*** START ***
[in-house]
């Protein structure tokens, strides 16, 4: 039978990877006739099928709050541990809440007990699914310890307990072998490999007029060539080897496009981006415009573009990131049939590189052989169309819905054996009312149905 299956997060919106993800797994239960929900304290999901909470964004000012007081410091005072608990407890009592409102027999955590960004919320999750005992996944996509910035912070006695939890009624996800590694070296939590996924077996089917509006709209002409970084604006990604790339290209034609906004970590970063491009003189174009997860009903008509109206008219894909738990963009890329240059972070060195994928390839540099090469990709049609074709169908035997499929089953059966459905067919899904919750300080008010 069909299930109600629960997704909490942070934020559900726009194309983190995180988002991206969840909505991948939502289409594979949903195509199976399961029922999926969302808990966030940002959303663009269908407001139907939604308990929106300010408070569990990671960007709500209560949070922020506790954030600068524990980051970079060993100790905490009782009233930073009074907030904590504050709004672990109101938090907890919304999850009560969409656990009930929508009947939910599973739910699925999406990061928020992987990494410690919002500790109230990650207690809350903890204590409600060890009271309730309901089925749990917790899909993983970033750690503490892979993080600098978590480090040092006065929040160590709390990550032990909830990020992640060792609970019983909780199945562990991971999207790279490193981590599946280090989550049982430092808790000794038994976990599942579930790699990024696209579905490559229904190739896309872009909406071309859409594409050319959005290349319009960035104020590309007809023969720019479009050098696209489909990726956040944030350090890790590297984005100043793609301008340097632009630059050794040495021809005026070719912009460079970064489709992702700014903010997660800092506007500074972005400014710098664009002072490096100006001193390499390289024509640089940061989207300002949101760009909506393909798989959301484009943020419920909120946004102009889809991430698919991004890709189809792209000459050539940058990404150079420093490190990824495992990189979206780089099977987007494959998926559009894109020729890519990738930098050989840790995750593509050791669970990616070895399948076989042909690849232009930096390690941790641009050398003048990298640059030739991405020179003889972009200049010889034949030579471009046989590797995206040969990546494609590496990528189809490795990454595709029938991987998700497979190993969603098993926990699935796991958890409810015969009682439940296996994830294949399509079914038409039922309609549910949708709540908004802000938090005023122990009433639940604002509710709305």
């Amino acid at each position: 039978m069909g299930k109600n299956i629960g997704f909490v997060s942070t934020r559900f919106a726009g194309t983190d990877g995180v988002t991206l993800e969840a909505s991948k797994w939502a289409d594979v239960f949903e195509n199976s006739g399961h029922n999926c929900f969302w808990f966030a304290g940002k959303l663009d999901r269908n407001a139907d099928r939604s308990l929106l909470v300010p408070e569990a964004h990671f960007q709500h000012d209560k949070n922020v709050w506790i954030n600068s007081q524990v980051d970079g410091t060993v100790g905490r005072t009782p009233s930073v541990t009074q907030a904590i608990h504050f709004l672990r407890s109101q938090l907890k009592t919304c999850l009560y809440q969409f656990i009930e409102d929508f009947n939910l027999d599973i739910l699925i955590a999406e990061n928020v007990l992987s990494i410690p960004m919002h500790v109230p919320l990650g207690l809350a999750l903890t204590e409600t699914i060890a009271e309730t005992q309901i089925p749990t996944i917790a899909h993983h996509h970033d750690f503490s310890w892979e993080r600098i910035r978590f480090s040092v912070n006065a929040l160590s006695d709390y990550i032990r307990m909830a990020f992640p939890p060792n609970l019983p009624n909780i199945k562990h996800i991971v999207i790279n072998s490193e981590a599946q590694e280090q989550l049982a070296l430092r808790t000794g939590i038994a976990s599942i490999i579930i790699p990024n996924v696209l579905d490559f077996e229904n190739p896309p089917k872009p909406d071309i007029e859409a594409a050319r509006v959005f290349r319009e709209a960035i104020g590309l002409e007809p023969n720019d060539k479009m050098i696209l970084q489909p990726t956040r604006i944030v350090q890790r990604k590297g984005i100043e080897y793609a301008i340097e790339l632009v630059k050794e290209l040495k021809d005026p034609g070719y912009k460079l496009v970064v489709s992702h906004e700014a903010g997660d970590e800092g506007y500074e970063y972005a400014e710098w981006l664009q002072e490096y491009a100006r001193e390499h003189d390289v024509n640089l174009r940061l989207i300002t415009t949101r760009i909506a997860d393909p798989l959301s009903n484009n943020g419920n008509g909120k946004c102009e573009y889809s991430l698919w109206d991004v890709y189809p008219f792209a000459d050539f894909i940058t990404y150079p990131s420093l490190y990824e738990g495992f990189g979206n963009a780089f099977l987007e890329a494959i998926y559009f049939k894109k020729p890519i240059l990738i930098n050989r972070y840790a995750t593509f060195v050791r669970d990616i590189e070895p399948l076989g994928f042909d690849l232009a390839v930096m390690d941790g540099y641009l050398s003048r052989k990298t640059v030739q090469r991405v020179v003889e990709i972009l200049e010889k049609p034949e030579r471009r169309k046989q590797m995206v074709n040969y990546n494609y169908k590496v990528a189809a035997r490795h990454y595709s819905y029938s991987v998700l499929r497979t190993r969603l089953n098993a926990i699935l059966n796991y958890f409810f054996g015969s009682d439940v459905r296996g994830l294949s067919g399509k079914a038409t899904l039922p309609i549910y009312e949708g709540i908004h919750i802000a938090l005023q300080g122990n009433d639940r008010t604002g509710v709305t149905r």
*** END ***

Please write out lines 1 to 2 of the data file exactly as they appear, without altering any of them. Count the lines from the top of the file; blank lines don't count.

[in-house]
């Protein structure tokens, strides 16, 4: 039978990877006739099928709050541990809440007990699914310890307990072998490999007029060539080897496009981006415009573009990131049939590189052989169309819905054996009312149905 299956997060919106993800797994239960929900304290999901909470964004000012007081410091005072608990407890009592409102027999955590960004919320999750005992996944996509910035912070006695939890009624996800590694070296939590996924077996089917509006709209002409970084604006990604790339290209034609906004970590970063491009003189174009997860009903008509109206008219894909738990963009890329240059972070060195994928390839540099090469990709049609074709169908035997499929089953059966459905067919899904919750300080008010 069909299930109600629960997704909490942070934020559900726009194309983190995180988002991206969840909505991948939502289409594979949903195509199976399961029922999926969302808990966030940002959303663009269908407001139907939604308990929106300010408070569990990671960007709500209560949070922020506790954030600068524990980051970079060993100790905490009782009233930073009074907030904590504050709004672990109101938090907890919304999850009560969409656990009930929508009947939910599973739910699925999406990061928020992987990494410690919002500790109230990650207690809350903890204590409600060890009271309730309901089925749990917790899909993983970033750690503490892979993080600098978590480090040092006065929040160590709390990550032990909830990020992640060792609970019983909780199945562990991971999207790279490193981590599946280090989550049982430092808790000794038994976990599942579930790699990024696209579905490559229904190739896309872009909406071309859409594409050319959005290349319009960035104020590309007809023969720019479009050098696209489909990726956040944030350090890790590297984005100043793609301008340097632009630059050794040495021809005026070719912009460079970064489709992702700014903010997660800092506007500074972005400014710098664009002072490096100006001193390499390289024509640089940061989207300002949101760009909506393909798989959301484009943020419920909120946004102009889809991430698919991004890709189809792209000459050539940058990404150079420093490190990824495992990189979206780089099977987007494959998926559009894109020729890519990738930098050989840790995750593509050791669970990616070895399948076989042909690849232009930096390690941790641009050398003048990298640059030739991405020179003889972009200049010889034949030579471009046989590797995206040969990546494609590496990528189809490795990454595709029938991987998700497979190993969603098993926990699935796991958890409810015969009682439940296996994830294949399509079914038409039922309609549910949708709540908004802000938090005023122990009433639940604002509710709305």